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Photo: Georgia Engelhard (courtesy Whyte Archives)

Georgia Engelhard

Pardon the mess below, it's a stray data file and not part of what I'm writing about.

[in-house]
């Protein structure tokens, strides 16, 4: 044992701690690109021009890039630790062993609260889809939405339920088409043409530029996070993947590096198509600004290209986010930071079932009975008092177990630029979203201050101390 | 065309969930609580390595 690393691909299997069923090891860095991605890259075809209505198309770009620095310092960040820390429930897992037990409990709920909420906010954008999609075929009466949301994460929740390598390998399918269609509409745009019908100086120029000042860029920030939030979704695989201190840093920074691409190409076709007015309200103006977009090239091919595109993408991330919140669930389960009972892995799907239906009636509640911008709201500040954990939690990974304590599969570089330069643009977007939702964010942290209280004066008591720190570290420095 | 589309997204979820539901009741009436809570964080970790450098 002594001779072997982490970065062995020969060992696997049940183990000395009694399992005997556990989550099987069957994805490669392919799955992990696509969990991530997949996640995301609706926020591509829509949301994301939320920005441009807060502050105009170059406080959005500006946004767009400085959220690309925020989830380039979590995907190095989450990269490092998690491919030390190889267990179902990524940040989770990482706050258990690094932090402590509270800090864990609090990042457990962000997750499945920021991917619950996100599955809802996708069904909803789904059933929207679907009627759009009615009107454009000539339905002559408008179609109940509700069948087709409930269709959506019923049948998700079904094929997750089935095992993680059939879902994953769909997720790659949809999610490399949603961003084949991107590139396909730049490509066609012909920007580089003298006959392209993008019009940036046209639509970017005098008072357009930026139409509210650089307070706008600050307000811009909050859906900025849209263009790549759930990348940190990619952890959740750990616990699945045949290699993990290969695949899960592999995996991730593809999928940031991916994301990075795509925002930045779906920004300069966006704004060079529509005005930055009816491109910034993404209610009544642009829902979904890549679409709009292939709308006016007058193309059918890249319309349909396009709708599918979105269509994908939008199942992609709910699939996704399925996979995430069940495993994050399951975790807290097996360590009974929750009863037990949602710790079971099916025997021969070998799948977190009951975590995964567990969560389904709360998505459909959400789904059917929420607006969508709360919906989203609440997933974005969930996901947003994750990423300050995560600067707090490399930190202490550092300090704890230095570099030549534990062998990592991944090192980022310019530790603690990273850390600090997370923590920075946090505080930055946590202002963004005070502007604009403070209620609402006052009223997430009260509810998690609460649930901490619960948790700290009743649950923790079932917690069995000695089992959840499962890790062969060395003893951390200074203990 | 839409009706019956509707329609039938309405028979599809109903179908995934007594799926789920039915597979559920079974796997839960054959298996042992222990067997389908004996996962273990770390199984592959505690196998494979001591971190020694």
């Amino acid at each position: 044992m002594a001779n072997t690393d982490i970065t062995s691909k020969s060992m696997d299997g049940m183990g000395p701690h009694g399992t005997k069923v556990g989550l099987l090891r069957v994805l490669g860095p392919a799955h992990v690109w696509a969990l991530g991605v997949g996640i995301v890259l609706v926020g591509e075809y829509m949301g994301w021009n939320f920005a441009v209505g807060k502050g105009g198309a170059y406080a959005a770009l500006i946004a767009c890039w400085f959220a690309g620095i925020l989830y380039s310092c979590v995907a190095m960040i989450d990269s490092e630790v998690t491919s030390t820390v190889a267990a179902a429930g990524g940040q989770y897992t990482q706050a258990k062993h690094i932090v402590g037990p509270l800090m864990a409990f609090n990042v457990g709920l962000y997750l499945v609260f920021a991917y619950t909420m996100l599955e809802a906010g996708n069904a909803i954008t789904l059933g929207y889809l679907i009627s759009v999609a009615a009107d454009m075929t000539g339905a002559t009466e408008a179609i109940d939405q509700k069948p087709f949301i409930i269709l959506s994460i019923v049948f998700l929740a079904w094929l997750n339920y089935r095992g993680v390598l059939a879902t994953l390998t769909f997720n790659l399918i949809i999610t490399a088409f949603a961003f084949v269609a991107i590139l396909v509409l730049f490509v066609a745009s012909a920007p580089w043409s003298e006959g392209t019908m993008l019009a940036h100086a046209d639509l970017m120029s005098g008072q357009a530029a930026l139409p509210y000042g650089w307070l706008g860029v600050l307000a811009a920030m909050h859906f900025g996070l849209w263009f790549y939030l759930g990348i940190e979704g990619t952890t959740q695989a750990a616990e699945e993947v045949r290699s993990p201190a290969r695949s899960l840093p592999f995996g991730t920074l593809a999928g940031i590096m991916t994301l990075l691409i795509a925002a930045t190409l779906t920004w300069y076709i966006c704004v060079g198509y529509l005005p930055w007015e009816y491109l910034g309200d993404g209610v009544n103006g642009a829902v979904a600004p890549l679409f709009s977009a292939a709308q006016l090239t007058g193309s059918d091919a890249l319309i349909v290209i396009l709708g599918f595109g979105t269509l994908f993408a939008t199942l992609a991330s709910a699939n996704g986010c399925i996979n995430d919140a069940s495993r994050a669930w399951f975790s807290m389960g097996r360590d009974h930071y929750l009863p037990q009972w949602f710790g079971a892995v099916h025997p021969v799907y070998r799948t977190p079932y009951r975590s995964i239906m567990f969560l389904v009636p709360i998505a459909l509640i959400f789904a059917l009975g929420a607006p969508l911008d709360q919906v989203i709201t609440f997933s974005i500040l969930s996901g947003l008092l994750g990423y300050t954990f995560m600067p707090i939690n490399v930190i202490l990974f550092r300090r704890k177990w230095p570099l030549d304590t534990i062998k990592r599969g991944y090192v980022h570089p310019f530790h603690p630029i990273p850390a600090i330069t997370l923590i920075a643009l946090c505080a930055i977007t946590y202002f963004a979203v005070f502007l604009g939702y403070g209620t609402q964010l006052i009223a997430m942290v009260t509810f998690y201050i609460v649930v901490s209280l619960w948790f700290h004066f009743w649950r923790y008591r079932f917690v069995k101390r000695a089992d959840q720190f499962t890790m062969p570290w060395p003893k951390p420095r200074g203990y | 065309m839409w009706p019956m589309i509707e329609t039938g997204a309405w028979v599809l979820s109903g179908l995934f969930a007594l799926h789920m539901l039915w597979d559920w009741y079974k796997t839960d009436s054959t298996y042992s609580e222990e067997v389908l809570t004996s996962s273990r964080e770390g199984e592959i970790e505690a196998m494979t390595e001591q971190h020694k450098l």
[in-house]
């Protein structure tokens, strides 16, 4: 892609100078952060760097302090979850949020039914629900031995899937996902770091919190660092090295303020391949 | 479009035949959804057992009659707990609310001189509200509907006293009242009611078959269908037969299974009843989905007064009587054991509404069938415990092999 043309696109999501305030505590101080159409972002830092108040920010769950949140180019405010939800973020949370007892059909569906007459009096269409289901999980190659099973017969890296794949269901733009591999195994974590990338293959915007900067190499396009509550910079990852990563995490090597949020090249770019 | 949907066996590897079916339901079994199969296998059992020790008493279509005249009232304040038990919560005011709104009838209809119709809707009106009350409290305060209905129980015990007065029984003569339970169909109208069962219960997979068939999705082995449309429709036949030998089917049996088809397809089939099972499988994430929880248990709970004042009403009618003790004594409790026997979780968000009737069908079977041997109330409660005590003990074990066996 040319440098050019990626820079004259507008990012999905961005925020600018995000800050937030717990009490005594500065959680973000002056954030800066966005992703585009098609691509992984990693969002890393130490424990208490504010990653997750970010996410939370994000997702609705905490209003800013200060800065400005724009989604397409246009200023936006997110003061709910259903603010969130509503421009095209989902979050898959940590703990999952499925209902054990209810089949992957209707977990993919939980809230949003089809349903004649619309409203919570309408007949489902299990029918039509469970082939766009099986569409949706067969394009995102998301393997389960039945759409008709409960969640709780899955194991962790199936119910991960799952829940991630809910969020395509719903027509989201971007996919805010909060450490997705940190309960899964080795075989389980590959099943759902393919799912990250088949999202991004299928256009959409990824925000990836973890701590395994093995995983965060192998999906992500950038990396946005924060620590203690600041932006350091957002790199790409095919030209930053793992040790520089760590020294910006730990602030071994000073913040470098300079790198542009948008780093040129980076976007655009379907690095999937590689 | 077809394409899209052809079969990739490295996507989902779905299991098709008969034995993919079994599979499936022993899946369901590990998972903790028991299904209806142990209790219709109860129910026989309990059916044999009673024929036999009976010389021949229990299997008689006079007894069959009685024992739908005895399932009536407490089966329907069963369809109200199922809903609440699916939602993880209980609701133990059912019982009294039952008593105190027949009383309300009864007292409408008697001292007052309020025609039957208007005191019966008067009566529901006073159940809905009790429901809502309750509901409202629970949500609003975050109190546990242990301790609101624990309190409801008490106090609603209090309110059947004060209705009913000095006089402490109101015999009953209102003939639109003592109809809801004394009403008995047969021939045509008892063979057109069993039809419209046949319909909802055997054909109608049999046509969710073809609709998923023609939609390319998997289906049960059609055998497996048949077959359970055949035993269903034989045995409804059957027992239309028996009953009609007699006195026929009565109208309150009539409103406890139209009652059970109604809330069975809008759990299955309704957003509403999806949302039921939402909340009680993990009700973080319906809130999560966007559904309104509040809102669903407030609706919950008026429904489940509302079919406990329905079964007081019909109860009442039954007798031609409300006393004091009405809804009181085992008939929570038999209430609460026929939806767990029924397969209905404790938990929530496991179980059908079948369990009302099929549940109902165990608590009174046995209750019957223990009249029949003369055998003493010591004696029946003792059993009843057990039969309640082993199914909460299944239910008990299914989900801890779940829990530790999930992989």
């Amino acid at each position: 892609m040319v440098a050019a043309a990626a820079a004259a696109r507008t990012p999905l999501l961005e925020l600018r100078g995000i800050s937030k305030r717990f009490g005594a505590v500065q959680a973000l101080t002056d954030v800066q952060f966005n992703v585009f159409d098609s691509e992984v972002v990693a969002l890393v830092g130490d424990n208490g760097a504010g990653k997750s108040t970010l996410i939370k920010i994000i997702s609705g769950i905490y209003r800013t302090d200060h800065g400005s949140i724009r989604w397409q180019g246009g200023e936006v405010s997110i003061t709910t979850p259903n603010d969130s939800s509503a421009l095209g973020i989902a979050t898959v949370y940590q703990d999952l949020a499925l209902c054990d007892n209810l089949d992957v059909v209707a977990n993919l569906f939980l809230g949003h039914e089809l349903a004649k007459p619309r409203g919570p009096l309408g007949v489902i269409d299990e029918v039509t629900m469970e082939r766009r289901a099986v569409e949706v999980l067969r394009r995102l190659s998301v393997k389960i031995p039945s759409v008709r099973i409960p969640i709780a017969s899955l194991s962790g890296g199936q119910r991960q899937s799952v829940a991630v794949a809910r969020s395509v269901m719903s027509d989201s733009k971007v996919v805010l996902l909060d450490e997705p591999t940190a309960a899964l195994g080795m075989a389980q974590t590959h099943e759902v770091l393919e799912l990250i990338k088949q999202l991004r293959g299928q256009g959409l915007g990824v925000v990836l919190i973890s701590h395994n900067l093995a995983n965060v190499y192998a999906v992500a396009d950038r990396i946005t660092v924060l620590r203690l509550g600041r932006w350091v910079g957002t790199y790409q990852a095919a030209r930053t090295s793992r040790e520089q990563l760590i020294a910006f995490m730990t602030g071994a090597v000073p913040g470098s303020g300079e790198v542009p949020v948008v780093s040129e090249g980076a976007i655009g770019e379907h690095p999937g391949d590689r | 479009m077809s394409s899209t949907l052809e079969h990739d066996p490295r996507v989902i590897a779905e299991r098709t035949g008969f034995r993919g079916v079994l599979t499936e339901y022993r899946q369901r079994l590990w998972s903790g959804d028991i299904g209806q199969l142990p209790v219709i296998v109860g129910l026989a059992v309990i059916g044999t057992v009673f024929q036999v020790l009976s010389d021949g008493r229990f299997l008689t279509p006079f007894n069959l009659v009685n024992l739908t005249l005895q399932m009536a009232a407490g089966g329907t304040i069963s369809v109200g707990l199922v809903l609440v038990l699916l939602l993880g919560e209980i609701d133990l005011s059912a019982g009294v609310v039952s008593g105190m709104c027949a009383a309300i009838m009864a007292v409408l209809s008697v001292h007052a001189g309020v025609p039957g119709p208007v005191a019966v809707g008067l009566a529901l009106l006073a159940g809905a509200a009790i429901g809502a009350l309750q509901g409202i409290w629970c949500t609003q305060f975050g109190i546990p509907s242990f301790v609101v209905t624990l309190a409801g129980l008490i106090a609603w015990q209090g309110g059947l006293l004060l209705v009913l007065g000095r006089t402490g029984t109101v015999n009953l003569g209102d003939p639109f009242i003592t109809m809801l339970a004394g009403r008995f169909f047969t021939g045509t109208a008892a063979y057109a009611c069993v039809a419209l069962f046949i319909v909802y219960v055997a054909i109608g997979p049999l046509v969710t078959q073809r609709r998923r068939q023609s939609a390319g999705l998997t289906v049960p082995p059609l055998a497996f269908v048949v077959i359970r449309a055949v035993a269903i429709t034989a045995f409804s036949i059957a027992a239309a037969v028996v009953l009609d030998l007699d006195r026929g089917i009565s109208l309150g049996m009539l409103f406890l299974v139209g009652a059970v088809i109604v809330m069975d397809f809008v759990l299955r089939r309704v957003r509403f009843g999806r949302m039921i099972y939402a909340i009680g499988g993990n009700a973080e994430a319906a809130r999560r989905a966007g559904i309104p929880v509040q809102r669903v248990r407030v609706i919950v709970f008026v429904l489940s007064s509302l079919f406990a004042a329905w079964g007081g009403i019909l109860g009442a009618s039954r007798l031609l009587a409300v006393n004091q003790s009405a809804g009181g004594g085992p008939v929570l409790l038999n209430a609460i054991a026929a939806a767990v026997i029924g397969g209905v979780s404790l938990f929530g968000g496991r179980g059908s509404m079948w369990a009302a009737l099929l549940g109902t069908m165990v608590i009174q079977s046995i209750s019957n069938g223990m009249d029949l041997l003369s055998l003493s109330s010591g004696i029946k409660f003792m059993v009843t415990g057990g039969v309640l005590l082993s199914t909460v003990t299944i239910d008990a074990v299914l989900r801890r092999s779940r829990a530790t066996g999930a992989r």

(1906-1985) A native of New York, Georgia Engelhard enjoyed hiking in the eastern US as a child and studied art in college later and after abandoning painting, and focused on photography. She had visited the European Alps in her teens and climbed with her father in the Mount Ranier area in 1926. Later that year the family visited the Canadian Rockies and Georgia climbed Pinnacle Mountain Edward Feuz jr. She was a regular visitor to the Rockies, visiting fifteen summers during the next three decades. Georgia grew to love the Canadian Rockies. She wrote, "In 1929, I came out on my own and my career really began. In nine days I climbed nine peaks: Mount Lefroy, the traverse of the two Pope's Peaks, the traverse of Haddo Peak and Mount Aberdeen,Mount Hungabee, Mount Huber, Mount Victoria, and Mount Biddle. It was considered quite a feat." Following her climbs of these nine impressive peaks in as many days, "The day after my last climb, the day of departure, I got up at 4 a.m. A silver full moon flooded the calm, mirrorlike lake with silver, and silver were the Victoria Glaciers beyond. with my easy loping mountaineer's stride less than two hours brought me to the summit of Mount St. Piran, 3000 feet above Lake Louise. The lake and valley were still in deep shadow, but the surrounding peaks, all I had climbed, were bathed in golden rosy light. I was seized by an indescribable ecstasy, filled with the joy of conquest. They were all mine -my beautiful, private, world of mountains. Yet, at the same time, I felt how infinitesimal I was. It was an unforgettable experience." During 1931 she climbed a total of 38 peaks in the Rockies and the Selkirks. She stood on the summit of Mount Victoria eight times that summer, seven of the trips being part of the filming of the movie, "She Climbs to Conquer." Engelhard completed 32 first ascents in the Rockies and Selkirks. She, to some extent, competed for first ascents with Katie Gardiner who completed 33. In 1935 she climbed in Europe for the first time. She was joined by Eaton "Tony" Cromwell, a veteran mountaineer whom she married in 1947 after several years of climbing together in the Canadian Rockies. They retired to Switzerland spending their final years enjoying the Alps together. During the last forty years of her life, Georgia never returned to the Canadian Rockies where she had spent much of her youth. She considered the best compliment regarding her enthusiasm and stamina to have been offered by her guide, Ernest Feuz after she and Tony Cromwell had done the Victoria, Collier, Pope's Peak Traverse. Ernest said, "Dat Chorcha, she vants to do too much." He described her as, "tough and wiry and climbed so fast she often had us guides puffing to keep up." [Additional Information: Smith, Cyndi. "Off the Beaten Track". Lake Louise: Coyote Books, 1989] [Additional Information: "Lake Louise Days -A letter from Georgis Engelhard-Cromwell" as found on page 43 of "Lake Louise -A Diamond in the Wilderness" by Jon Whyte and Carole Harmon] [Excellent photo: Glenbow NA 4868-195] [See Mount Engelhard; Engelhard Tower; Mount Cromwell] [Additional Information: "Lake Louise Days -A letter from Georgis Engelhard-Cromwell" as found on page 43 of "Lake Louise -A Diamond in the Wilderness" by Jon Whyte and Carole Harmon]